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A Web of Things Object Ecosystem

While there are clearly lots of important issues to solve in how products and other objects get connected, ultimately the opportunity to create new value is in what we do with the data flowing from and about those physical things once they are connected.

This data flowing from and about objects is the life-blood of applications, and applications are where the real value gets created. Yes apps can have their own direct business models, but unless there is an effective way to pass part of that value along the chain to the providers of data, it stops a wider ecosystem developing.  So when we think about how the Internet of Things is going to make money beyond silicon and data connectivity, we have to solve how the data flowing from and about connected objects can get monetized.

Some may argue that all information should be shared freely. But the reality is that connected objects need to operate in a managed environment online. Apart from any commercial considerations, privacy and regulatory requirements need to be respected. Connected objects have to know who they belong to, to make sure they’re being controlled by the right parties – you wouldn’t want just anyone being able to connect with and control your car. And connected things need to know who they are allowed to share information with, and indeed what kind of information they’re allowed to share. To extend the car example, most people wouldn’t want anyone on the Web being able to access their driving history.

The sheer diversity of object information coming online is exciting, and potentially creates a whole new economy of data networking powering all sorts of different applications. Making this information as flexible for developers as any other data on the Web to apply, link and integrate will be critical in turning a connected object ecosystem into an economy, and with that the creation of a real value chain. The Web of Things, where objects appear online as Web resources which can be interacted with using RESTful Web protocols, is a way to do exactly this.

We have identified the five most critical success factors:

Accessibility: Web protocols provide a simple and powerful way to make information from and about connected objects as easy to access as possible for applications. The technology is well understood by developers, robust, scalable across the diversity of object types, and abstracts the specifics of object connectivity from how they interact with applications.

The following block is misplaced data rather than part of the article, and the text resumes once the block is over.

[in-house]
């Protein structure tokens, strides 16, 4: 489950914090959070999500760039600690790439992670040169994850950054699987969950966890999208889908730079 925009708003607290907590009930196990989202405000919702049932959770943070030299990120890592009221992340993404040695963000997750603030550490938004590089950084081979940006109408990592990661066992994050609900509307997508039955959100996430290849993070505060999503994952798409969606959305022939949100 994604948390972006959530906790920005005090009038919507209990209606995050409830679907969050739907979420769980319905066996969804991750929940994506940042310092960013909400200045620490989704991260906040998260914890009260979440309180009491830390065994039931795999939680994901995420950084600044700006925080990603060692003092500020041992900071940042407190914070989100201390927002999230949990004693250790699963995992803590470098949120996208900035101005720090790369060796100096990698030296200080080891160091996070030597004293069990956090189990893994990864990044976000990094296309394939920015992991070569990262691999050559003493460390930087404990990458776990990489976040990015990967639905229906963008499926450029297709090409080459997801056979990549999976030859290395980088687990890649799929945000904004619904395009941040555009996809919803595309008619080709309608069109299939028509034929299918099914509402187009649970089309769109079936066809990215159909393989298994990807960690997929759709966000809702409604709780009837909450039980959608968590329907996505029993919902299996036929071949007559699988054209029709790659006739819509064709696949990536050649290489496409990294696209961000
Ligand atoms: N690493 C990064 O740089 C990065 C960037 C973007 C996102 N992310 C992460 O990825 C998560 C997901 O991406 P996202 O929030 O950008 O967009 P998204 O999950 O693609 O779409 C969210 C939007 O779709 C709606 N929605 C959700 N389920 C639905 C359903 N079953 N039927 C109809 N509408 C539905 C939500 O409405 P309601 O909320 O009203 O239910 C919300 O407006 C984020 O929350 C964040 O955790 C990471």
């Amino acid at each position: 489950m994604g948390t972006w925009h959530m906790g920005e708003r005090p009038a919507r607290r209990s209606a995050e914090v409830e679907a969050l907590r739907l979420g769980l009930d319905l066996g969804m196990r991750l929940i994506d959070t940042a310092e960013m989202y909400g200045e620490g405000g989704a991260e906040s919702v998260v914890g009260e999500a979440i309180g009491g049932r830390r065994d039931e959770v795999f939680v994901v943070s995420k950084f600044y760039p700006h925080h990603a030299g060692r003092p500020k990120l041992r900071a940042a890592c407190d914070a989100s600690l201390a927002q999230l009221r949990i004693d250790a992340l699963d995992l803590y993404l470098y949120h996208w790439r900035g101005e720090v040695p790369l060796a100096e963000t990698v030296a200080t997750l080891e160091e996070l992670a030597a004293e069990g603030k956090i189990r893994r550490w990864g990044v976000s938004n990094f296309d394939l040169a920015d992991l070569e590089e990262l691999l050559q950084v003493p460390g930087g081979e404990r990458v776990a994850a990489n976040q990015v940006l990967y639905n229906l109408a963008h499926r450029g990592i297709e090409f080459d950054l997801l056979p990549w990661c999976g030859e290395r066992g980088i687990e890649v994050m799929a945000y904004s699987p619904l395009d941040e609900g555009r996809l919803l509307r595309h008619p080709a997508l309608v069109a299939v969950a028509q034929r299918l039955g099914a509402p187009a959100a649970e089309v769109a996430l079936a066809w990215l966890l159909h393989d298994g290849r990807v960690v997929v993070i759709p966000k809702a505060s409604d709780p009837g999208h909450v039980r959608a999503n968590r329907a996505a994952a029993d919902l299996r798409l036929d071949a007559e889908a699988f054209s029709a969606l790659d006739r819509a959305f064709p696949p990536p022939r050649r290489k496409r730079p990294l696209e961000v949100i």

Authenticity: Verifying the ownership of a physical object is vital to trusting their online identity, as is verifying the originator of the information.  Linking online object identities with identities of individuals or organizations that can be authenticated makes this possible.

Understandability:  It’s all very well having information flowing, but unless a common framework of semantics exists to interrogate and interact with connected objects, applications can’t effectively exploit them. It’s important for us and stakeholders in the emerging Internet of Things data ecosystem to ensure that consistent semantics for objects emerge, and that we build upon existing standards and formats of data exchange.

Traceability: For any transaction to be monetized, the identity of both the buyer and the seller have to be linked to the event, and the event itself recorded as a transaction. This can be achieved where a transaction with an object and its information is handled through a gateway trusted by both parties. In the Web of Things, that role falls to service providers like us, in the same way as payment gateways solve the problem for online purchase transactions.

Mashability:  Linked closely with Accessibility, serving up physical things as Web resources makes them accessible and leverageable for application developers.  Why should mashing up information from a car and a building be any different to mashing together photos from Flickr?

At the heart of the solution is finding a way to bring a layer of metadata to our object information.  If we can tag every piece of information and every transactional event to link them with the objects, applications and end-users they are associated with, we will have created the means to measure, monitor and monetize the Internet of Things.

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